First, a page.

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Middle East peace talks: Finding believers amid the skeptics

The chances of a full Israeli-Palestinian peace deal emerging from the talks being pushed by John Kerry are slim, Middle East experts say, yet even some skeptics believe there could be benefits.

U.S. Secretary of State John Kerry meets with Palestinian President Mahmoud Abbas on Friday, July 19, 2013 in the West Bank city of Ramallah. U.S. Secretary of State John Kerry stepped up his drive to get Israelis and Palestinians back to the negotiating table, meeting with the Palestinian president Friday as he sought to close a deep divide between the two sides over a formula for resuming peace talks after nearly five years.

Mandel Ngan/Pool/AP

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The Israeli-Palestinian peace talks that Secretary of State John Kerry announced last week still have no date, and most regional experts are giving any resumed peace process long odds of success – especially as leaders from the two sides seem to pile on conditions for simply sitting down together.

Even the White House expressed what spokesman Jay Carney on Monday called “very cautious optimism” about Mr. Kerry’s initiative, while many seasoned analysts of the decades-old Israeli-Palestinian conflict see almost no chance that a comprehensive settlement can be negotiated in the coming year – roughly Kerry’s timeframe for the effort.

So why are others – among them some of the strongest skeptics about the chances of a comprehensive accord any time soon – supportive of the effort, and convinced that it can actually deliver something?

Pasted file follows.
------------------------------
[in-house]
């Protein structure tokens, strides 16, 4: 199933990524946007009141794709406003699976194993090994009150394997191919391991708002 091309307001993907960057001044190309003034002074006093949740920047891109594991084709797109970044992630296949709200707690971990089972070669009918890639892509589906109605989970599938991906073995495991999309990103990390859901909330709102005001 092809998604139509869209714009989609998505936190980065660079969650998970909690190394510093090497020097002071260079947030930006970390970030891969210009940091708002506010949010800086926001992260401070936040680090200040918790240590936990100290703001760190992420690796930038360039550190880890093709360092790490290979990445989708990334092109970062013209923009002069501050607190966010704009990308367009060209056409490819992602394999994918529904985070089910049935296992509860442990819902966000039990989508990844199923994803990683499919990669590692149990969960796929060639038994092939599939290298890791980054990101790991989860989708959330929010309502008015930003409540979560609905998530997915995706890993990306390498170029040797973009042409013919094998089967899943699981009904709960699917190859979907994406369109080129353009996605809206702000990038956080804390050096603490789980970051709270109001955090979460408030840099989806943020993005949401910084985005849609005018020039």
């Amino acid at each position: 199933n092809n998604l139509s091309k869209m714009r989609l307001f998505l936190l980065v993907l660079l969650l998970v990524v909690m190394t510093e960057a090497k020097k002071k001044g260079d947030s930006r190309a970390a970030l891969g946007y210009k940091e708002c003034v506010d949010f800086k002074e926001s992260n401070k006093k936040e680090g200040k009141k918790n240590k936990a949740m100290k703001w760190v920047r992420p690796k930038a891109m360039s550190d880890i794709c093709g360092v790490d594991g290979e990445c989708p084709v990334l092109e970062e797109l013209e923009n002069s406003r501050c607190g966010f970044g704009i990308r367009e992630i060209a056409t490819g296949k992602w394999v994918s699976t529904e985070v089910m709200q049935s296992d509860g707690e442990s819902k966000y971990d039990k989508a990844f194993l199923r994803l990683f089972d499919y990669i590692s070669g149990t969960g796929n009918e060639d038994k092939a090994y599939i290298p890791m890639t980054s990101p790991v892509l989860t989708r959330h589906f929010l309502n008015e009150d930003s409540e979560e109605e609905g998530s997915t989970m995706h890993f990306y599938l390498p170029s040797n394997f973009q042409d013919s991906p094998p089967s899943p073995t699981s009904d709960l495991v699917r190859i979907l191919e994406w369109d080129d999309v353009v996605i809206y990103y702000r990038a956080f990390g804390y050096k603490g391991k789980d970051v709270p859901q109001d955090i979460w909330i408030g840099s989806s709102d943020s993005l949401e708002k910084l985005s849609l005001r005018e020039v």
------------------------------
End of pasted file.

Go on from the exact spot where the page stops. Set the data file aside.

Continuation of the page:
The simplest explanation is that, at least in the eyes of some, and after three years of almost no high-level contact between the two sides, talking will be better than not talking.

“While one should be extremely cautious about any major progress in the immediate term,” Kerry’s initiative nevertheless demonstrates that “the Israelis and Palestinians are still able to talk to each other,” says Hussein Ibish, a senior fellow at the American Task Force on Palestine in Washington. “We’ve gone from nothing to something,” he adds, and “you’ve got to start with something.”  

But there are other reasons. Dialogue between Israelis and Palestinians despite the upheaval in the Middle East would send an important message to the region’s people, some experts argue. Frustrated Palestinian youths chafing at continued occupation may be less likely to launch a third intifada, especially if talks are accompanied by pressure-reducing steps like an Israeli prisoner release, others suggest. The Palestinian Authority, they add, would be less likely to launch tension-provoking initiatives on the international stage, such as seeking International Criminal Court (ICC) action on Israeli occupation of Palestinian lands.


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